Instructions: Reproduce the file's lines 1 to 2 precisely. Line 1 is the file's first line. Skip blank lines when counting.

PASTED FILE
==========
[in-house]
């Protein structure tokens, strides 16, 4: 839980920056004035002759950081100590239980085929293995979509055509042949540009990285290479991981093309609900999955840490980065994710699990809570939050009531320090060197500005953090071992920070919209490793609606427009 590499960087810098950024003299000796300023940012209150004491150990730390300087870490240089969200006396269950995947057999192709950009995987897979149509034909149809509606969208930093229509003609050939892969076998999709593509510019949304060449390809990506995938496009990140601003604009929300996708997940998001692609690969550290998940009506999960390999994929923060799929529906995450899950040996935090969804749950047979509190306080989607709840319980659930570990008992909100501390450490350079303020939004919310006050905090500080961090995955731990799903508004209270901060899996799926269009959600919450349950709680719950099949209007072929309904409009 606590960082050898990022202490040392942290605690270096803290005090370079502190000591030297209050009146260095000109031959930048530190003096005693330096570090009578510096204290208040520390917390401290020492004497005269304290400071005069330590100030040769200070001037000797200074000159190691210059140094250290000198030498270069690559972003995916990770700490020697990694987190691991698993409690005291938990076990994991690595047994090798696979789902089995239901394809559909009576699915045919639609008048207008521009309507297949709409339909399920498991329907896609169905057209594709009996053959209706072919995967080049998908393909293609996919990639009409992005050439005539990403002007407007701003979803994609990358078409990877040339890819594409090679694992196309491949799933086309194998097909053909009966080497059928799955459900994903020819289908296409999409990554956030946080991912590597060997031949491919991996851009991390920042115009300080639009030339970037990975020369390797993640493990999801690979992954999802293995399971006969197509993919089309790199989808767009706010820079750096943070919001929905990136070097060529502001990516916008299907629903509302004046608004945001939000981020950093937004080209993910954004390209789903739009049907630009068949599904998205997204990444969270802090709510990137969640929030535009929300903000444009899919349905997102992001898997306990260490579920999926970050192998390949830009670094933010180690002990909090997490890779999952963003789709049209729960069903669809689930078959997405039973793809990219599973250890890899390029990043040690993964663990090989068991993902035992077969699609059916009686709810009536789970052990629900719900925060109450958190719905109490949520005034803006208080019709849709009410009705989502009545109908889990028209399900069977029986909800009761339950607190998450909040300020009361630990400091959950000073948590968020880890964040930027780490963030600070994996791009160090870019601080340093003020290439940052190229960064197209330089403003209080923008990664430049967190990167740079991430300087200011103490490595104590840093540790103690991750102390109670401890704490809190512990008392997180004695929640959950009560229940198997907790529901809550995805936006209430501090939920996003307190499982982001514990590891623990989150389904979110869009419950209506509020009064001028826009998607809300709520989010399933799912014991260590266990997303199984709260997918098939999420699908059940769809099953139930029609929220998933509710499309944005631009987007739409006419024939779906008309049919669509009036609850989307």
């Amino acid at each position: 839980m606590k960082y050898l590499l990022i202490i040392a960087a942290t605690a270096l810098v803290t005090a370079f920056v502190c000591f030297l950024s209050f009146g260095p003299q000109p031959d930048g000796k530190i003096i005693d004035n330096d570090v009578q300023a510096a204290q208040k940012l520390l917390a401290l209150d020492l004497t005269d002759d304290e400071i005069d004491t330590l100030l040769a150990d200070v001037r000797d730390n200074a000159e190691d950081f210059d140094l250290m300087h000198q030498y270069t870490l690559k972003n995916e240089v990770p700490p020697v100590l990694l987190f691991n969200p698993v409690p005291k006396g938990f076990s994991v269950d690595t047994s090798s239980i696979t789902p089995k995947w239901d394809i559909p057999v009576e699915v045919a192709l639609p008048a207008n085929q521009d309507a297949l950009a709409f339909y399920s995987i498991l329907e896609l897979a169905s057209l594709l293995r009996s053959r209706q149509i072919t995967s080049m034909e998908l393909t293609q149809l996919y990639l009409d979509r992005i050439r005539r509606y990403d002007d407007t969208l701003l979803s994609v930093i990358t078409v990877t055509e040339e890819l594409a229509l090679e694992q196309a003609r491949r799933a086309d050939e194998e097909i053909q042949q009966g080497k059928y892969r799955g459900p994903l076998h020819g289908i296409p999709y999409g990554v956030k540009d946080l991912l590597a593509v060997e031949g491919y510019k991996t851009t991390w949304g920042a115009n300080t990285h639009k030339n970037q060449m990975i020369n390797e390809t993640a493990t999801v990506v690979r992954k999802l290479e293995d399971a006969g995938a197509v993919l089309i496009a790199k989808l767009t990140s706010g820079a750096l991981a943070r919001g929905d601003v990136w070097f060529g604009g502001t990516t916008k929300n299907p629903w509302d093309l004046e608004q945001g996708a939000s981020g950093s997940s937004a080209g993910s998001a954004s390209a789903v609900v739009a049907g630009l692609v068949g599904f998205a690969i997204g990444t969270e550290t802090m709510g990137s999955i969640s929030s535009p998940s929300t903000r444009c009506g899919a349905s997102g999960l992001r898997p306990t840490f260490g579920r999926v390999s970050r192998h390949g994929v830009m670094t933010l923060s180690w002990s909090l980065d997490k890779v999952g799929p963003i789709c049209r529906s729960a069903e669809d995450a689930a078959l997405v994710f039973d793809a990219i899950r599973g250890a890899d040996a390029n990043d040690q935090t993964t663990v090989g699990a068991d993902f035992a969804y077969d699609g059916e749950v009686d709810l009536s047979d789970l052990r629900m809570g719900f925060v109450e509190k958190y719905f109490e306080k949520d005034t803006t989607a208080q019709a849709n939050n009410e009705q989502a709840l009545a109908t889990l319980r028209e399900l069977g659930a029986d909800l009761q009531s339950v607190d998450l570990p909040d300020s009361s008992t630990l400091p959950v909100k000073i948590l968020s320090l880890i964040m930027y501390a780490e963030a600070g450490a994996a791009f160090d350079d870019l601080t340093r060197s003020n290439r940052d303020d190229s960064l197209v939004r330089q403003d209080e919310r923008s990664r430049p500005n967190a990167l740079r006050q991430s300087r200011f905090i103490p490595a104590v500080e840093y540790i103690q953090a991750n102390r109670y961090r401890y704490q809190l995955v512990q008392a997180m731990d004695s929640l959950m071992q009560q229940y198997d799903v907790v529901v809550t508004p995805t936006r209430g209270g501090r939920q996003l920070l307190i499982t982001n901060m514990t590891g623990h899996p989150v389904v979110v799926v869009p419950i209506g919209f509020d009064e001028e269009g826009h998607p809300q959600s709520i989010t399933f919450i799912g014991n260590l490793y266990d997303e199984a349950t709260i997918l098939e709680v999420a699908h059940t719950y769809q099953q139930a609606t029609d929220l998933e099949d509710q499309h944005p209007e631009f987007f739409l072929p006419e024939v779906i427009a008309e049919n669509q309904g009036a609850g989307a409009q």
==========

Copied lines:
[in-house]
């Protein structure tokens, strides 16, 4: 839980920056004035002759950081100590239980085929293995979509055509042949540009990285290479991981093309609900999955840490980065994710699990809570939050009531320090060197500005953090071992920070919209490793609606427009 590499960087810098950024003299000796300023940012209150004491150990730390300087870490240089969200006396269950995947057999192709950009995987897979149509034909149809509606969208930093229509003609050939892969076998999709593509510019949304060449390809990506995938496009990140601003604009929300996708997940998001692609690969550290998940009506999960390999994929923060799929529906995450899950040996935090969804749950047979509190306080989607709840319980659930570990008992909100501390450490350079303020939004919310006050905090500080961090995955731990799903508004209270901060899996799926269009959600919450349950709680719950099949209007072929309904409009 606590960082050898990022202490040392942290605690270096803290005090370079502190000591030297209050009146260095000109031959930048530190003096005693330096570090009578510096204290208040520390917390401290020492004497005269304290400071005069330590100030040769200070001037000797200074000159190691210059140094250290000198030498270069690559972003995916990770700490020697990694987190691991698993409690005291938990076990994991690595047994090798696979789902089995239901394809559909009576699915045919639609008048207008521009309507297949709409339909399920498991329907896609169905057209594709009996053959209706072919995967080049998908393909293609996919990639009409992005050439005539990403002007407007701003979803994609990358078409990877040339890819594409090679694992196309491949799933086309194998097909053909009966080497059928799955459900994903020819289908296409999409990554956030946080991912590597060997031949491919991996851009991390920042115009300080639009030339970037990975020369390797993640493990999801690979992954999802293995399971006969197509993919089309790199989808767009706010820079750096943070919001929905990136070097060529502001990516916008299907629903509302004046608004945001939000981020950093937004080209993910954004390209789903739009049907630009068949599904998205997204990444969270802090709510990137969640929030535009929300903000444009899919349905997102992001898997306990260490579920999926970050192998390949830009670094933010180690002990909090997490890779999952963003789709049209729960069903669809689930078959997405039973793809990219599973250890890899390029990043040690993964663990090989068991993902035992077969699609059916009686709810009536789970052990629900719900925060109450958190719905109490949520005034803006208080019709849709009410009705989502009545109908889990028209399900069977029986909800009761339950607190998450909040300020009361630990400091959950000073948590968020880890964040930027780490963030600070994996791009160090870019601080340093003020290439940052190229960064197209330089403003209080923008990664430049967190990167740079991430300087200011103490490595104590840093540790103690991750102390109670401890704490809190512990008392997180004695929640959950009560229940198997907790529901809550995805936006209430501090939920996003307190499982982001514990590891623990989150389904979110869009419950209506509020009064001028826009998607809300709520989010399933799912014991260590266990997303199984709260997918098939999420699908059940769809099953139930029609929220998933509710499309944005631009987007739409006419024939779906008309049919669509009036609850989307």